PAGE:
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Nurse Graduates from For-Profit Programs More Likely to Fail NCLEX

The number of graduating nurses has dramatically increased over the last decade, with the largest growth observed in the for-profit sector. But a new study shows graduates from for-profit nursing prog

For the past 15 years, the number of graduates from registered nursing programs from all types of institutional settings has dramatically increased, with the largest growth observed in the for-profit sector. But now, a new study has found students who have completed this type of nursing program are less likely to pass their licensure exam, which is mandatory for an individual who wishes to work as a registered nurse.

Compared to public and nonprofit programs, for-profit ownership of nursing school programs was significantly associated with lower performance on a national nursing licensure exam. In addition, the study authors found that the graduates of these programs were more likely to fail the National Council Licensure Examination (NCLEX) on their first try than graduates from public or nonprofit schools. According to the National Council of State Boards of Nursing (NCSBN), students who fail can retake the test and are permitted to take the NCLEX eight times a year, but no more than once in any 45-day period. However, new graduates cannot be hired for a nursing job unless they pass the test.

 Many states and accreditation agencies consider an NCLEX pass rate of at least 80% as a minimum quality threshold for nursing programs,” said lead author Patricia Pittman, Ph.D., a professor of health policy and management at the George Washington University Milken Institute School of Public Health. 

“Our study found that for-profit nursing programs were nearly twice as likely to have failed to meet that 80% threshold as compared to public programs”, she said in a statement. To track the number of programs and graduates by the type of ownership, Dr. Pittman and her colleagues looked at ten years of data (2007-2016) obtained from the Integrated Postsecondary Education Data System (IPEDS). They also used data from 2011-2015 from state boards of nursing to assess first-time NCLEX pass rates by degree.

They found that there were 301 for-profit nursing programs in the United States in 2016, which was five times the number from 2007 (n = 60). While the total number of for-profit programs is still lower than public and nonprofit programs, this increase represents a growth rate of 402% in ten years.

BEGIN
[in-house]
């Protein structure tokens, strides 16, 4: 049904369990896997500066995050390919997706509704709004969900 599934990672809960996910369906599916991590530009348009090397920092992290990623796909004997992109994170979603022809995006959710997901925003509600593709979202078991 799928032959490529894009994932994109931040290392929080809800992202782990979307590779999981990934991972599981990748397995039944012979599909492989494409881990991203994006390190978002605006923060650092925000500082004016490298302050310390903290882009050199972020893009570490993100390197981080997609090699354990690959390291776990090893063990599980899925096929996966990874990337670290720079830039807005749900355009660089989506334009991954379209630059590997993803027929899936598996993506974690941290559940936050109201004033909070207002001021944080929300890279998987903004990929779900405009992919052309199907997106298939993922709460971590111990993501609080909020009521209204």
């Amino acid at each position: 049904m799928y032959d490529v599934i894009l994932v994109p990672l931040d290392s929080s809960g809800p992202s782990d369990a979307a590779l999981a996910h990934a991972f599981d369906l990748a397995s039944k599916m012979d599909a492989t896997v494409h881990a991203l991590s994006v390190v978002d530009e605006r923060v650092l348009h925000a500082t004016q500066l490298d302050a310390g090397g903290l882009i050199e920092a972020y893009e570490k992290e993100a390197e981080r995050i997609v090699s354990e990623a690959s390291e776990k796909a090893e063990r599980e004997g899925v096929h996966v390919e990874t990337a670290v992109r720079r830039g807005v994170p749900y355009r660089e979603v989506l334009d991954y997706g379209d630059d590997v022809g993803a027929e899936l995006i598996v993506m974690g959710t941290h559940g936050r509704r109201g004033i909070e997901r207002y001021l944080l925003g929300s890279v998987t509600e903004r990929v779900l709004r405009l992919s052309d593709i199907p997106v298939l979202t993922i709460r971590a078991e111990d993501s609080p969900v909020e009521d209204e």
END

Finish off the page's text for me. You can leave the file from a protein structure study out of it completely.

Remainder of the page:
By 2016, graduates of for-profit nursing education programs made up 14.2% of all nursing school graduates, up from 1.7% in 2007. During this same period, the percentage of students graduating from nonprofit programs remained relatively flat, while the number of graduates from public programs declined from 74.6% to 61.7%. 

The authors looked at the first-time nursing exam pass rates for graduates and assessed them according to degree and ownership status from 2011 through 2015. While there was an extensive range in performance trends within the for-profit group, pass rates declined during the five-year study period, while those for public and nonprofit programs remained essentially the same. Pooled data from the types of degree programs (Bachelor of Science in Nursing, Associate Degree in Nursing, and Practical Nurse) showed that, on average, graduates from public programs had a first-time pass rate of 88%, nonprofits 84% percent and for-profits 68%. Even after controlling for confounders such as the school, program type, demographic and socioeconomic factors, for-profit ownership status remained a significant predictor of lower NCLEX pass rates.

Dr. Pittman and colleagues note that the “topic of education regulation will likely be hotly debated in the coming years.” It is important that regulators, educators, and scholars engage in conversation about what factors drive the performance of nursing programs, but “ultimately, it the responsibility of the profession to either assist, or restrict, programs that have subpar pass rates, and to provide prospective students with information about the value of specific nursing programs.”

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